Top of the morning to you my friend! Today I am writing to you from the power of a fresh perspective! You see, I just had a solid 10 hours sleep!
Indulgent you say?
More like a desperately needed catch up..No wonder I get grumpy when I don’t have enough..
I live in an apartment block that houses 9 apartments and after 4 years, we all know each other quite well. It’s a quiet neighbourhood that’s super friendly.
When one of the couples in my building broke up, they moved out and rented it to another young couple. I guess they must have energetically cleansed the love juju, as this new couple got engaged and have decided to move to the country and get married.
Unfortunately they decided to have a farewell and bring the after party back to their place on Saturday night. From 2am – 5am I woke up thinking I was back at the Burning Man Festival as the music was reverberating so loudly through the entire building.
I was determined not to let it affect me in a negative way as I was teaching a massive workshop the following day and wanted to make sure I was fully present with all participants. A nice big coffee and the adrenalin of my natural excitement of being in a sacred space with so many amazing people got me through.
After an epic day, I felt myself crashing at about 4pm and remembered this amazing article written by Elizabeth Gilbert called Proof That Perception Is Everything. She tells the hilarious story of the aftermath of her beloved grandma’s passing away, when her 3 children (Liz Gilbert’s father, uncle and aunt) were going through her stuff and were reminiscing about their mother’s character. Here’s a quote:
My uncle, the baby of the family, looked at the refrigerator and said, “I can still see Mom standing there, pouring me a glass of milk. Do you remember that sweet thing she always used to do whenever she got us a glass of milk? Remember how she’d take a tiny sip first, to make sure it wasn’t spoiled? Always looking out for us.”
My father, the analytical engineer of the family, raised his eyebrows. “No,” he said. “You are so wrong. Mom wasn’t sipping our milk to test it for freshness. She was sipping our milk because she always overfilled the glass. She had no sense of spatial relations. It used to drive me crazy.”
My brilliantly sardonic aunt looked at her two brothers like they were the biggest idiots she’d ever seen.”You’re both wrong,” she said. “Mom was stealing our damn milk.”
My own brother and I have done this countless of times about our respective parents, as well as other family members that have influenced our childhood.
Just the other day, we were reflecting on the first family funeral that we’d ever attended, and it happened to be my mum’s cousin. Our opinion of him was as divided as 2 people could get.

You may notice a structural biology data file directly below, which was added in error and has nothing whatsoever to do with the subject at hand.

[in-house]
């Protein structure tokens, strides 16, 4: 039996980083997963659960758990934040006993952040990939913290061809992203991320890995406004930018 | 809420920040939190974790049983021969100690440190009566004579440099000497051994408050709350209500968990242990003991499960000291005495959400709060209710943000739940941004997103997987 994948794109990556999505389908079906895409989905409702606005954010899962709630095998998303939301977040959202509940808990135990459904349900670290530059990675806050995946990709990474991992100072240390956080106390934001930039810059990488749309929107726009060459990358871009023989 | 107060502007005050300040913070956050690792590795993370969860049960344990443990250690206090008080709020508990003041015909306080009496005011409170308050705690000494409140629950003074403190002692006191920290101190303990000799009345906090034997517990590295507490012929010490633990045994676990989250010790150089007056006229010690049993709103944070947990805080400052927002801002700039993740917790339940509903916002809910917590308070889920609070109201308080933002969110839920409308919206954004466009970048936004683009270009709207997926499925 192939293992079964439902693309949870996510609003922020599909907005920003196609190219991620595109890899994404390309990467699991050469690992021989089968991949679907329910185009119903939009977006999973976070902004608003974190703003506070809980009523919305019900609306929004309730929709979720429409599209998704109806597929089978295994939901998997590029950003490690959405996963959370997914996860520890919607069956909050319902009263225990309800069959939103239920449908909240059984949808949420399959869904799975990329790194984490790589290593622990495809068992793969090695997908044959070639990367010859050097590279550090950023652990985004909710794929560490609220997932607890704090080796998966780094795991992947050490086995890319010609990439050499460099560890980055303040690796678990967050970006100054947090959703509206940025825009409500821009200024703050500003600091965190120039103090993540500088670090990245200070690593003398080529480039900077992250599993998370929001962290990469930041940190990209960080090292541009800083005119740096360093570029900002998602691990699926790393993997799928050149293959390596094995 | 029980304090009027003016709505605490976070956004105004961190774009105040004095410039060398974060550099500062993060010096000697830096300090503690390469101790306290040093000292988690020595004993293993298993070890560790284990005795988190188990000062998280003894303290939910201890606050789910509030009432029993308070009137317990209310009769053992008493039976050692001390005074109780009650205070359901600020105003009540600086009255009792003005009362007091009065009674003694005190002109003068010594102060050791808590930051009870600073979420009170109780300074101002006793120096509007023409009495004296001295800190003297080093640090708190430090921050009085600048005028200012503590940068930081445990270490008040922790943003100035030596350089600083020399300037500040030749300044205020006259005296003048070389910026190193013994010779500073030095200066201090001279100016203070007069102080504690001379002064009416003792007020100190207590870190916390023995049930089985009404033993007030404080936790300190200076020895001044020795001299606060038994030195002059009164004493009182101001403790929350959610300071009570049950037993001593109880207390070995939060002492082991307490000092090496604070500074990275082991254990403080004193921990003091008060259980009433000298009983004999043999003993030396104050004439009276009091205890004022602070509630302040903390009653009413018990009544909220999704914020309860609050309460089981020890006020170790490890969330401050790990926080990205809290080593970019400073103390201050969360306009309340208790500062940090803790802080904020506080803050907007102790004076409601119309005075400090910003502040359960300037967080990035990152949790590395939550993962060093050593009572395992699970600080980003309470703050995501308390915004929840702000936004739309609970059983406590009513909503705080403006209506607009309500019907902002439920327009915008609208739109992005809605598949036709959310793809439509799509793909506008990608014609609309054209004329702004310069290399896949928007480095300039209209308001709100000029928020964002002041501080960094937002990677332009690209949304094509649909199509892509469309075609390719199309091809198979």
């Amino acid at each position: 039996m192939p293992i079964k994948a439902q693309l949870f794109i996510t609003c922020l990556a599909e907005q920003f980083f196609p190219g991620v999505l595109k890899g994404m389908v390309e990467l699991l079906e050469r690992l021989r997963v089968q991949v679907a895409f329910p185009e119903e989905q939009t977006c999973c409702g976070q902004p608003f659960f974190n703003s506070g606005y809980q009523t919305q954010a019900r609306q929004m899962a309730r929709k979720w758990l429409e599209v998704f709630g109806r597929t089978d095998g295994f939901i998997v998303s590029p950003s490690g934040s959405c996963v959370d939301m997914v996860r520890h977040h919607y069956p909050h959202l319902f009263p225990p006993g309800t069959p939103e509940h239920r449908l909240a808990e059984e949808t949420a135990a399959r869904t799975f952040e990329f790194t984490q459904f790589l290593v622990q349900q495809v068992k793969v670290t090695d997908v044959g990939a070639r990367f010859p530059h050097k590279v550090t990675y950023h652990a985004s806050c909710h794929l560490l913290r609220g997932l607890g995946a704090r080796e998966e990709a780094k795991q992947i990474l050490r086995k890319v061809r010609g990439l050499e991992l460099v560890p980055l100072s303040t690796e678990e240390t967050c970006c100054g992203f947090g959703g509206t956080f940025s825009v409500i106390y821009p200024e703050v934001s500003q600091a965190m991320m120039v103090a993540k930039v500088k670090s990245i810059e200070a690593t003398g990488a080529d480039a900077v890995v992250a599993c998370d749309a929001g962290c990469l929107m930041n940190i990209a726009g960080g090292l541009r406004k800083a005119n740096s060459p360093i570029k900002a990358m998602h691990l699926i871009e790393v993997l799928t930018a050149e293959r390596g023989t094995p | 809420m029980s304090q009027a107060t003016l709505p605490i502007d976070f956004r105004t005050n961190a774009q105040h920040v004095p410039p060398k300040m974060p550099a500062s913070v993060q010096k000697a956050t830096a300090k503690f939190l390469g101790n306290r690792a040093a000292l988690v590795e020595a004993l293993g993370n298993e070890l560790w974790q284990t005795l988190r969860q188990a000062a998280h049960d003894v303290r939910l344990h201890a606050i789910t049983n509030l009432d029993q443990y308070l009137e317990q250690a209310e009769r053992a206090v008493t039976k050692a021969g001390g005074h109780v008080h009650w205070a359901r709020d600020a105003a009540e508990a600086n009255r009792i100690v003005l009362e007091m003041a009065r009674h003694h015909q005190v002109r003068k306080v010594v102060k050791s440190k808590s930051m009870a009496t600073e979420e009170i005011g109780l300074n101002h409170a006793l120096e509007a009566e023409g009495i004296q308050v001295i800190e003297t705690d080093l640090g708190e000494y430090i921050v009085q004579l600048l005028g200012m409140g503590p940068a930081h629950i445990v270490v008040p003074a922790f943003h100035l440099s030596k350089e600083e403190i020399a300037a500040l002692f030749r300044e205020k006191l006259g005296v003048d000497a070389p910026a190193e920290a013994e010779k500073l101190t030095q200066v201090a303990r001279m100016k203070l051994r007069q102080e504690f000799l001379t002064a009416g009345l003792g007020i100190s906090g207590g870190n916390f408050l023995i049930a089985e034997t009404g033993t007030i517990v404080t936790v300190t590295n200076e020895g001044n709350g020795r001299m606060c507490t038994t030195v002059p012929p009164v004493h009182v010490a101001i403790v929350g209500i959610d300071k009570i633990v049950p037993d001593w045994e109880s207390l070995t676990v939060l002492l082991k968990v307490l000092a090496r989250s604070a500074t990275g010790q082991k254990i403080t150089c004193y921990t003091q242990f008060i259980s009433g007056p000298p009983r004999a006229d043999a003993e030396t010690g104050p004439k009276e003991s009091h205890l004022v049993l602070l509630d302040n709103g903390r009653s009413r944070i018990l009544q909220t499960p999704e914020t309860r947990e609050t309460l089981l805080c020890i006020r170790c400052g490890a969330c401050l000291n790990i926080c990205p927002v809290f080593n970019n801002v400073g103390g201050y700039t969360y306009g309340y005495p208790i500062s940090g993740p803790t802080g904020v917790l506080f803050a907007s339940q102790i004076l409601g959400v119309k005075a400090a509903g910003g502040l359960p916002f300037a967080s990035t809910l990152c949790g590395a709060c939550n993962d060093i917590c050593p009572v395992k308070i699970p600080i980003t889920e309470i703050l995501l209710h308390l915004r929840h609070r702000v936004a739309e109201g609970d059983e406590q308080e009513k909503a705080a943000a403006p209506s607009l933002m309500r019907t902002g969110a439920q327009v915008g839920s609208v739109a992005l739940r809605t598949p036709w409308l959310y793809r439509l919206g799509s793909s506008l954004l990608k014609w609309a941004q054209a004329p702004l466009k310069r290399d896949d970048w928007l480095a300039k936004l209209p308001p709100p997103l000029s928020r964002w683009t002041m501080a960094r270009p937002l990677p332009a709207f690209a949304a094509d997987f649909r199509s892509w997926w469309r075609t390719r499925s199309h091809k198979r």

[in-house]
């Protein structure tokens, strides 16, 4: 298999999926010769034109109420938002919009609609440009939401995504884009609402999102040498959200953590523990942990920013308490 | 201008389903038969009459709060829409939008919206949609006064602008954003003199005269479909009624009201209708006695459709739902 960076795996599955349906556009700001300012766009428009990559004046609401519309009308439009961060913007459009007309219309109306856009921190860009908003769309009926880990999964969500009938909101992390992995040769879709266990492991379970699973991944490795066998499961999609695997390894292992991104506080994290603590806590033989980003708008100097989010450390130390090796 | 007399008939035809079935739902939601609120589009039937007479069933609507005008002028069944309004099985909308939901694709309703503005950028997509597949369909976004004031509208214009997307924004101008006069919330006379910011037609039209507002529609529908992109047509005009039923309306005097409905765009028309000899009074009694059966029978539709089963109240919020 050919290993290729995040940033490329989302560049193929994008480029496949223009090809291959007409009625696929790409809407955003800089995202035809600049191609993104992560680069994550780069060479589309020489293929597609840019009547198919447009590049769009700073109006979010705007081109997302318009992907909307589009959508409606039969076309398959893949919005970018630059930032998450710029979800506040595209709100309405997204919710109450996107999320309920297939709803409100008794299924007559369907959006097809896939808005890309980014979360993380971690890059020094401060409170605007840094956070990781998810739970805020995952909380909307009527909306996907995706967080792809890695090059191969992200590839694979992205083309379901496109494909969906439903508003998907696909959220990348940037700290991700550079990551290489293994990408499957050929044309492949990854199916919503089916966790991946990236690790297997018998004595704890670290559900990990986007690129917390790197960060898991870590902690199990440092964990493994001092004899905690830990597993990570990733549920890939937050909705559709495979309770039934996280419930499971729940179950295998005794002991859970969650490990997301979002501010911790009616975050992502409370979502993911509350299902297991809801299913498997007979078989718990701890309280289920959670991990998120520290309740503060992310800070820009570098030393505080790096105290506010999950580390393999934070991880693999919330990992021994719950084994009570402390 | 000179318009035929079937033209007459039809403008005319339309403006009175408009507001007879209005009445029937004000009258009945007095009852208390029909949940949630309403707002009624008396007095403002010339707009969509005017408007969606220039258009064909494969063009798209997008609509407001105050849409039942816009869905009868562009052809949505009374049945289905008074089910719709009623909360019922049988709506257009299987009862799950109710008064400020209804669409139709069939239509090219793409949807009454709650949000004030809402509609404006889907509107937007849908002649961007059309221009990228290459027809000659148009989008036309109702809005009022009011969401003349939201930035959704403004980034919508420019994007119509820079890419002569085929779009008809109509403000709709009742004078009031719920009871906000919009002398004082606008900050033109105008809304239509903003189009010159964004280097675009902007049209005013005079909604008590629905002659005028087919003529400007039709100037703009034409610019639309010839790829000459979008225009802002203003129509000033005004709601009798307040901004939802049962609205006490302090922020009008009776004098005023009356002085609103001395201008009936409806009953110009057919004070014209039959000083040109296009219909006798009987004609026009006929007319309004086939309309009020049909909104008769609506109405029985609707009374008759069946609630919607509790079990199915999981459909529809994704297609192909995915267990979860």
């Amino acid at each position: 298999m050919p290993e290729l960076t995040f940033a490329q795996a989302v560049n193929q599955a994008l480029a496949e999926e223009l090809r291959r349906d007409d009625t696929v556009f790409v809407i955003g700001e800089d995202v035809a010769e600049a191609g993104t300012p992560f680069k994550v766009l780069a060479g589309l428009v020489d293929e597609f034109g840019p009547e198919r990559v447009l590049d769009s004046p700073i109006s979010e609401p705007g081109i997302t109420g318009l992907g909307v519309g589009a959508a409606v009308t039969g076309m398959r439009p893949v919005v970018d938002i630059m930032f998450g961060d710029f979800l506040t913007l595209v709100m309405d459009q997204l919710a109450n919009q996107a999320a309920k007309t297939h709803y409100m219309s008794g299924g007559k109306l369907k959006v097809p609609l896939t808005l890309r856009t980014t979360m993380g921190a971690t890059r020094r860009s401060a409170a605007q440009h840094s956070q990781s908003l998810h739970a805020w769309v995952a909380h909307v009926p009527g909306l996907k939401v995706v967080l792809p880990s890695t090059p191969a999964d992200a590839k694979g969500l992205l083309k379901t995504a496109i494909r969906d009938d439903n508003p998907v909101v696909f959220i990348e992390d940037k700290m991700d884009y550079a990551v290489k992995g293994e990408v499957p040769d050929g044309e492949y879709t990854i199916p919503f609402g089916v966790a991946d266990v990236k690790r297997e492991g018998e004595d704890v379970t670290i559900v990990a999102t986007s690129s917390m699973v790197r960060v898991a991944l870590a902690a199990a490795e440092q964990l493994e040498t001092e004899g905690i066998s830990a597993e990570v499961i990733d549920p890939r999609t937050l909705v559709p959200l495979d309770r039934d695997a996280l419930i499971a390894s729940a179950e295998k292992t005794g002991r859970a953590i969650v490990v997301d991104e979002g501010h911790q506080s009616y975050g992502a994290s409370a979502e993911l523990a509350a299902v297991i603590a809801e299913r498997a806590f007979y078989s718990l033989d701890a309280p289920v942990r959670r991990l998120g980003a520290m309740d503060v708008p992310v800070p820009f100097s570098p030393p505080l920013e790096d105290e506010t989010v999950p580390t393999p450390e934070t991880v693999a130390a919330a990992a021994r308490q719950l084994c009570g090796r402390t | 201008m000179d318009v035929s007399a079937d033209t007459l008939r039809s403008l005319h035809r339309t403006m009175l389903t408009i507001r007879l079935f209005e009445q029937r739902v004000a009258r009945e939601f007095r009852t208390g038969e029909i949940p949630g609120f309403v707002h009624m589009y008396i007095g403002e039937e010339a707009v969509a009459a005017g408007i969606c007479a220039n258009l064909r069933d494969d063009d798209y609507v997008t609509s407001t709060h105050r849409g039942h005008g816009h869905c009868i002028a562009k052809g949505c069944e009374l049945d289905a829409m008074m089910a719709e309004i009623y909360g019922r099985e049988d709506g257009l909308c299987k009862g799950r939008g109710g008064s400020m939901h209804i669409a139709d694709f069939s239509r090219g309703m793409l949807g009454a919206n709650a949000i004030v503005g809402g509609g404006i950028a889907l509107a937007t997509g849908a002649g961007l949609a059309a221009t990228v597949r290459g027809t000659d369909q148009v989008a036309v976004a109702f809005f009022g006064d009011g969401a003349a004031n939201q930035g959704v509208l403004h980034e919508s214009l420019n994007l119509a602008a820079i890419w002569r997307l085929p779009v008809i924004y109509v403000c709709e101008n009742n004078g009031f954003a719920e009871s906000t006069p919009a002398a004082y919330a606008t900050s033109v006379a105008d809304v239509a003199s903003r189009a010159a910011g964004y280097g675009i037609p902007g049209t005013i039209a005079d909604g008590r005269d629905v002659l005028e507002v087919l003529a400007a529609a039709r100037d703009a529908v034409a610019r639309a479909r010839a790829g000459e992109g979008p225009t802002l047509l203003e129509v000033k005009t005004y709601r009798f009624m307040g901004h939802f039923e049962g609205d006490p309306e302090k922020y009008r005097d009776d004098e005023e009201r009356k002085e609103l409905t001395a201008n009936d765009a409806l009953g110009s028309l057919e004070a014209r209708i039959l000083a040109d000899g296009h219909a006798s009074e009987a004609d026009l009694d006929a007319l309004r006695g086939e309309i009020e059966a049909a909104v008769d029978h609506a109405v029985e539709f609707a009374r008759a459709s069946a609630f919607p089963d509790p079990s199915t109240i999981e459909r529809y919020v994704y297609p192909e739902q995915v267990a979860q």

My perspective was that he was scary and mean and quite sexist in the way he treated women versus my brother’s perception who claimed he’ll never forget how kind and generous our uncle was.
After swapping our stories, I was truly touched about a situation I’d previously had no idea about. There was a teeny tiny part of me that wondered whether my uncle would have shown the same level of compassion had the scenario involved a girl in trouble, but do you know what? It really doesn’t matter.
At the end of the day, my heart was cracked open a little wider knowing that someone completely unexpected had shone some light in one of my sibling’s darkest times.
In fact, one of the greatest lessons that I’ve come to really appreciate in the last few years, is to not take things so personally. The other lesson, is to constantly ask myself how I can flip my perspective?
It’s something I do personally almost every day, and it’s the professional space I hold with my clients as well. My friend Heather Porter talked about this during our chakra chat interview. You can watch our mini chat here, or click on the image below.
It explains why so many of us have a yearning to get away so that we can re evaluate our life and come back with a fresh perspective.
I have to say, another lesson I’ve come to appreciate over the years, is to not waste my time convincing someone of my opinion, when they’re not open to hearing it.
The most powerful conversations that I’ve had the privilege of being part of have been when both of us have genuinely wanted to hear what the other had to say, in a way that was respectful and open hearted. It’s actually something I’m trying to emulate in all facets of my life.
Til next time, Patty xx
P.S. Guess what? I’ve created a brand new program called SOUL ALIGNMENT – an 8 week specialised transformation with me. I wanted you to be the first to hear about it and I’m only opening it up to 4 people at a time.